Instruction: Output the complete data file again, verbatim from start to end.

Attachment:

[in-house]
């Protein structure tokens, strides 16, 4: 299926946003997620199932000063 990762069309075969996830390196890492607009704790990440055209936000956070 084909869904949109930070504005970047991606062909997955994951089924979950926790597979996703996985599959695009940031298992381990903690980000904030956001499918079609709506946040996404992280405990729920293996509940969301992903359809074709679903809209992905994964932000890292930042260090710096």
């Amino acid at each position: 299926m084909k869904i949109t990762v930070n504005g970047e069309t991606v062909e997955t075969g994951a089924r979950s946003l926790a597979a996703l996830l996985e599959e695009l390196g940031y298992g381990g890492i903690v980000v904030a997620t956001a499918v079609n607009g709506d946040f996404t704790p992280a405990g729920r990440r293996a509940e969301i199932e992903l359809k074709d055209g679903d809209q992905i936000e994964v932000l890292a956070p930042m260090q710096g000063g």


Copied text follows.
[in-house]
């Protein structure tokens, strides 16, 4: 299926946003997620199932000063 990762069309075969996830390196890492607009704790990440055209936000956070 084909869904949109930070504005970047991606062909997955994951089924979950926790597979996703996985599959695009940031298992381990903690980000904030956001499918079609709506946040996404992280405990729920293996509940969301992903359809074709679903809209992905994964932000890292930042260090710096």
């Amino acid at each position: 299926m084909k869904i949109t990762v930070n504005g970047e069309t991606v062909e997955t075969g994951a089924r979950s946003l926790a597979a996703l996830l996985e599959e695009l390196g940031y298992g381990g890492i903690v980000v904030a997620t956001a499918v079609n607009g709506d946040f996404t704790p992280a405990g729920r990440r293996a509940e969301i199932e992903l359809k074709d055209g679903d809209q992905i936000e994964v932000l890292a956070p930042m260090q710096g000063g």